Most dogs love a good bark – it’s their way of communicating with us. And for some dog owners it’s part of everyday life. Of course you love the bones of them, but sometimes those persistent woofs can drive you nuts. Not to mention the neighbours too.
When barking is too much and too often, it can become a problem. We certainly don’t want that. Getting to the bottom of the barking first is the best way to know how to fix it. So here’s why your dog might bark and a few ways to help curb it.
Reasons a dog may bark
· Frustration – Is their meal delayed? Are they desperate to say hi to another person or dog? Or maybe you’re taking too long getting ready for their walk.
· Excitement – Have you just walked through the door after a long day at work? Or perhaps they know the signs it’s time for a training session.
· Alerting you – When the doorbell or phone rings, some dogs just like to help.
· Fear – Perhaps a new dog has come too close, or something startled them in the dark.
· Loneliness – Some dogs don’t cope well on their own, and noises outside can add to their anxiety.
· Grumpiness – Loud noises can disturb your dog and they’re not shy to tell you about it.
· Attention seeking – Is it playtime and you hadn’t realised, or are you giving another dog too much attention?
· Defending their territory/Aggression – Some dogs will bark to warn off potential intruders or space invaders.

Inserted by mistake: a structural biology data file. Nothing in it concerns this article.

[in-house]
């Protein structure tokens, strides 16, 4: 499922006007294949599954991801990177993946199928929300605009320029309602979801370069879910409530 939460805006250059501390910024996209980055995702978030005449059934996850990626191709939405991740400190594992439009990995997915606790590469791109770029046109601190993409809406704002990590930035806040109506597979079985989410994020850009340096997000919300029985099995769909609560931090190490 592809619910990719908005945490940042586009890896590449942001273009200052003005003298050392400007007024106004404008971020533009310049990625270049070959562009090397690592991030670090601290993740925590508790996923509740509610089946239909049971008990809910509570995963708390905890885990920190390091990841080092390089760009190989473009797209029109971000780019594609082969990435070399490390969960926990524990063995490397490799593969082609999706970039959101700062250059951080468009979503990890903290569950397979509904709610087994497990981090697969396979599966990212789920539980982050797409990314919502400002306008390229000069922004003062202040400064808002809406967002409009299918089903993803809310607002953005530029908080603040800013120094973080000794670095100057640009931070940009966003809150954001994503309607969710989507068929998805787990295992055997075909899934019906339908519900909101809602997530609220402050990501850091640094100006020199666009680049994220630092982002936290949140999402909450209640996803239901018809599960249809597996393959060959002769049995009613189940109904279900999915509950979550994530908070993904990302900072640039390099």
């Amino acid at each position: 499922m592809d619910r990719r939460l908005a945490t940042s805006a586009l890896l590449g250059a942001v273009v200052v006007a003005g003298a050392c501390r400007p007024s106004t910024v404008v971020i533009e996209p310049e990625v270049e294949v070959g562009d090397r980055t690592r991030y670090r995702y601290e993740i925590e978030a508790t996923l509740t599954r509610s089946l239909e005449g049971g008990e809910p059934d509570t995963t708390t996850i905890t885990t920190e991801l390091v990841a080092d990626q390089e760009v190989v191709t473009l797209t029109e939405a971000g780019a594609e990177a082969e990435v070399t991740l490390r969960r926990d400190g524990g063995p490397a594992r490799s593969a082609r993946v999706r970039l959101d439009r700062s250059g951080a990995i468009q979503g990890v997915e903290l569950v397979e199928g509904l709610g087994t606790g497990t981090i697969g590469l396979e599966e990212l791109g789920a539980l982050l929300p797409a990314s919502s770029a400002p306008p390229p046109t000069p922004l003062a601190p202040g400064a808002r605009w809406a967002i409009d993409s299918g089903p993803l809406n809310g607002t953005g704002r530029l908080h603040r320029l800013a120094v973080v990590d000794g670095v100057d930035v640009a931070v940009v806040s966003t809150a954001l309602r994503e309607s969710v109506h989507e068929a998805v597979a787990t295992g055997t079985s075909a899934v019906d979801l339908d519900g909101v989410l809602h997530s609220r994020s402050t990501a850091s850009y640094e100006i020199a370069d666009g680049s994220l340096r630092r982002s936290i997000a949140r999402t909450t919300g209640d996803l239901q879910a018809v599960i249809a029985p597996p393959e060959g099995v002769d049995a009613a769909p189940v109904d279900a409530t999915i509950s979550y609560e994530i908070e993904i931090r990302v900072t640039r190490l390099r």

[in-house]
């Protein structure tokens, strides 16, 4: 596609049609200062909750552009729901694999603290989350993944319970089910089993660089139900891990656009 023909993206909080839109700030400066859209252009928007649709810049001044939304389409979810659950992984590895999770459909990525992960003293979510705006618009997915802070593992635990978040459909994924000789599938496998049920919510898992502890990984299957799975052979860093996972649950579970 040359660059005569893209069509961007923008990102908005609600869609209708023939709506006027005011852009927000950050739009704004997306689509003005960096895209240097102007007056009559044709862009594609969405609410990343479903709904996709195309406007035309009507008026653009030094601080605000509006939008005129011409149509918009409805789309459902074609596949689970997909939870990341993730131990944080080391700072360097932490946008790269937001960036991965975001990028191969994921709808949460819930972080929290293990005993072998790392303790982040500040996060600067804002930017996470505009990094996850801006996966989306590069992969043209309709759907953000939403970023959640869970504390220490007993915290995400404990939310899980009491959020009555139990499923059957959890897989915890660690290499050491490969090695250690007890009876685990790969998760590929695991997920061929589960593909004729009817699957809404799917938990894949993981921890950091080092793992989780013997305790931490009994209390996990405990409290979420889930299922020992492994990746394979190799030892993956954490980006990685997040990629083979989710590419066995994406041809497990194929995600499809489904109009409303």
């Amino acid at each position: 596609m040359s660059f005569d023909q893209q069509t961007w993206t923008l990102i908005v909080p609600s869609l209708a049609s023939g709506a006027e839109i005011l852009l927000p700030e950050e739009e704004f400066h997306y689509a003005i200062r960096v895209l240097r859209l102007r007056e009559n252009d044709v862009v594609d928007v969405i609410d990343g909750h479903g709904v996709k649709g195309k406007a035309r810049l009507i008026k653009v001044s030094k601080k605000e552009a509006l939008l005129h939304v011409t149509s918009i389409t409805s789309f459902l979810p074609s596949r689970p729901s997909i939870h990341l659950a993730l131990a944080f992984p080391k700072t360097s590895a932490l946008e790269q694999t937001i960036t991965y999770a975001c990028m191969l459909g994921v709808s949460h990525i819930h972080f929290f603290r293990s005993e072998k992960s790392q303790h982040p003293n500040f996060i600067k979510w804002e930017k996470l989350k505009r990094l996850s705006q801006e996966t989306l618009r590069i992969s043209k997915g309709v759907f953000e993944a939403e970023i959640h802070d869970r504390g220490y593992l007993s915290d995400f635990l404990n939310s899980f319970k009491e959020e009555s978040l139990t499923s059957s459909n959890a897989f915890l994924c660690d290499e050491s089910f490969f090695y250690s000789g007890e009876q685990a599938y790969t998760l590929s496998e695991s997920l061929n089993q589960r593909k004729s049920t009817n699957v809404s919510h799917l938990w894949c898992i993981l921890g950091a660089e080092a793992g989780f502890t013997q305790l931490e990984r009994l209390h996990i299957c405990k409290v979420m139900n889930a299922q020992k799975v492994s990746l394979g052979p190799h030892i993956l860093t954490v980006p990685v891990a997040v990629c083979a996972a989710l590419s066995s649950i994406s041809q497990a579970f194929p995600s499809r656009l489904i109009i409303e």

Certain medical problems can also cause excessive barking. So if your dog has suddenly started barking more often, it’s worth discussing with your vet.
Related blog: 11 signs of anxiety in dogs and how to treat it
How to stop dog barking at night
Believe it or not, you may have accidentally encouraged your dog’s night time barking. If you’ve ever got up to soothe your dog during the night, they quickly learn that barking brings you running. A lightbulb moment for your dog – barking is followed by a reward. Don’t worry though, here’s how to put a stop to it.
· Don’t go to them. We know it’s tough, but try to ignore it and don’t leave your bed while they’re barking or whining.
· Don’t respond. Don’t call out to soothe your dog or tell them to be quiet. Any kind of attention is a reward.
· Stick with it. If you comfort your dog once, they’ll know that sometimes barking gets them what they want. So the behaviour continues. Be consistent.
How to stop puppy barking
Your puppy is just a baby, and it’s down to you to teach them how to behave. They’re just discovering their voice – and well, barking is good fun. So they need to learn from you what’s appropriate, and what’s not. Train your puppy good dog manners by teaching the ‘quiet’ command early on:
· Say ‘quiet’ as your puppy is barking
· Hold a treat in front of their nose
· Praise your puppy when they stop barking to smell the treat
· Give your puppy the treat
· Repeat, repeat, repeat
How to stop dog barking at other dogs
If your dog barks or lunges at other dogs whether through a window or out walking, it can be embarrassing. We get that. It’s what dog trainers of the world call ‘reactivity.’ It can also be caused by fear or over-excitement. Depending on the cause there are a few methods you can try:
· Keep them away from the window so they can’t see other dogs outside.
· Keep your distance. Be aware of your surroundings and start avoiding other dogs. Cross the street or turn around if you need to.
· Distract and desensitize your dog to their triggers by feeding treats whenever other dogs are around. This shows your dog good things happen when they’re calm.
If you’re still having problems, contact a dog behaviourist to help with your dog’s barking. A behaviourist will work with you one on one to help you uncover the cause, and manage the issue with training.